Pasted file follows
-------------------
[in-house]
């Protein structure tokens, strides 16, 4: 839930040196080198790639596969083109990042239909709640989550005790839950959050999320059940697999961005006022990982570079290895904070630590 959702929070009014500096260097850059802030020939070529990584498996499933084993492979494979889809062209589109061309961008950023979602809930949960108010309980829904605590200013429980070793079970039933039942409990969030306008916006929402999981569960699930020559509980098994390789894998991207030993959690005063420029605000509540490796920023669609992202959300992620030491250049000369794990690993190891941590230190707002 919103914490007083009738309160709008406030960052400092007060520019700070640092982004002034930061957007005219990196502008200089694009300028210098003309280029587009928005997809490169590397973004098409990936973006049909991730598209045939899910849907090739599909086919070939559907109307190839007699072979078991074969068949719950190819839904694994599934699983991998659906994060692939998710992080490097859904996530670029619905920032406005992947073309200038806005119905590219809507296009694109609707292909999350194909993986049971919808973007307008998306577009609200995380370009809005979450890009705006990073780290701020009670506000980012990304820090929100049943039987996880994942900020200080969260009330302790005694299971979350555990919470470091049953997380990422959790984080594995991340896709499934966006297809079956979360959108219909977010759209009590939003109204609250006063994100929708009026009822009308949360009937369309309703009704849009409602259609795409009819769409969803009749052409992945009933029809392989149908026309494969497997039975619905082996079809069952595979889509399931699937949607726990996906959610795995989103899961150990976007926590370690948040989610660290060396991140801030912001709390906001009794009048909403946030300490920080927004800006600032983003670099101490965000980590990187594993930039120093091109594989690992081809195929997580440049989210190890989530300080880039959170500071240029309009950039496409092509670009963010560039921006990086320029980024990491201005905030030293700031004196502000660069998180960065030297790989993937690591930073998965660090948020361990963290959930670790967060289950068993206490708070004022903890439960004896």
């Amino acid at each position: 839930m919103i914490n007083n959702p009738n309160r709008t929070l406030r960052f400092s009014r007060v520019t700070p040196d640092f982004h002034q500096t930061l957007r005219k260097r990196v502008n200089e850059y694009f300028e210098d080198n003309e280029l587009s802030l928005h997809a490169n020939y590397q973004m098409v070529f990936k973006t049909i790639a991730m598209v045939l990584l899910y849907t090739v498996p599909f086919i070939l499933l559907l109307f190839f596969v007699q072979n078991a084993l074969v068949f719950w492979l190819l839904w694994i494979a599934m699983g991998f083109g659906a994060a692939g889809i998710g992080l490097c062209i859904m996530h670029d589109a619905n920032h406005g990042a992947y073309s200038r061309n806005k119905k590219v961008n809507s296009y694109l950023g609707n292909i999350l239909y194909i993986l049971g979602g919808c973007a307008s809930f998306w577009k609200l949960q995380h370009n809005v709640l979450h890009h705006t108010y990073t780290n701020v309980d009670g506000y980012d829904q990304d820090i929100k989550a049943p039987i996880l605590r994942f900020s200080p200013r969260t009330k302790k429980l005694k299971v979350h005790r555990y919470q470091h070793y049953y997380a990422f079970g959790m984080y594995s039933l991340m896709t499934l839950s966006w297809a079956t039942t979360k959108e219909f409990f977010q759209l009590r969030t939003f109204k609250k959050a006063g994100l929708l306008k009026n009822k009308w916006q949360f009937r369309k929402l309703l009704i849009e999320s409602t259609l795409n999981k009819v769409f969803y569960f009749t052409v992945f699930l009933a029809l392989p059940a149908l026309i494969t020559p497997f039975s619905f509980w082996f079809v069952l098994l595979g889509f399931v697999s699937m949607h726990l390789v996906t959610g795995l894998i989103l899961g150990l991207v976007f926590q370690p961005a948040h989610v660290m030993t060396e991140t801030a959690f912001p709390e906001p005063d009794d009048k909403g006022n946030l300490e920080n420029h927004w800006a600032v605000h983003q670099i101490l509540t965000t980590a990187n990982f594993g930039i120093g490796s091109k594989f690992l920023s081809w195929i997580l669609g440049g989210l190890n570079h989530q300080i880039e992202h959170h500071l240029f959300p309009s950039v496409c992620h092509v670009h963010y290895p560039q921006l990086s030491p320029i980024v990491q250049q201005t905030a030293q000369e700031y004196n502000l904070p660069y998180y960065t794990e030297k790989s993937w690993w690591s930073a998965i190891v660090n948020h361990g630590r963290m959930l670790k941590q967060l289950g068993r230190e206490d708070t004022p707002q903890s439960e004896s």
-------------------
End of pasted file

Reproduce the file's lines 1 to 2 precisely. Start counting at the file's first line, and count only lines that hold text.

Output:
[in-house]
């Protein structure tokens, strides 16, 4: 839930040196080198790639596969083109990042239909709640989550005790839950959050999320059940697999961005006022990982570079290895904070630590 959702929070009014500096260097850059802030020939070529990584498996499933084993492979494979889809062209589109061309961008950023979602809930949960108010309980829904605590200013429980070793079970039933039942409990969030306008916006929402999981569960699930020559509980098994390789894998991207030993959690005063420029605000509540490796920023669609992202959300992620030491250049000369794990690993190891941590230190707002 919103914490007083009738309160709008406030960052400092007060520019700070640092982004002034930061957007005219990196502008200089694009300028210098003309280029587009928005997809490169590397973004098409990936973006049909991730598209045939899910849907090739599909086919070939559907109307190839007699072979078991074969068949719950190819839904694994599934699983991998659906994060692939998710992080490097859904996530670029619905920032406005992947073309200038806005119905590219809507296009694109609707292909999350194909993986049971919808973007307008998306577009609200995380370009809005979450890009705006990073780290701020009670506000980012990304820090929100049943039987996880994942900020200080969260009330302790005694299971979350555990919470470091049953997380990422959790984080594995991340896709499934966006297809079956979360959108219909977010759209009590939003109204609250006063994100929708009026009822009308949360009937369309309703009704849009409602259609795409009819769409969803009749052409992945009933029809392989149908026309494969497997039975619905082996079809069952595979889509399931699937949607726990996906959610795995989103899961150990976007926590370690948040989610660290060396991140801030912001709390906001009794009048909403946030300490920080927004800006600032983003670099101490965000980590990187594993930039120093091109594989690992081809195929997580440049989210190890989530300080880039959170500071240029309009950039496409092509670009963010560039921006990086320029980024990491201005905030030293700031004196502000660069998180960065030297790989993937690591930073998965660090948020361990963290959930670790967060289950068993206490708070004022903890439960004896």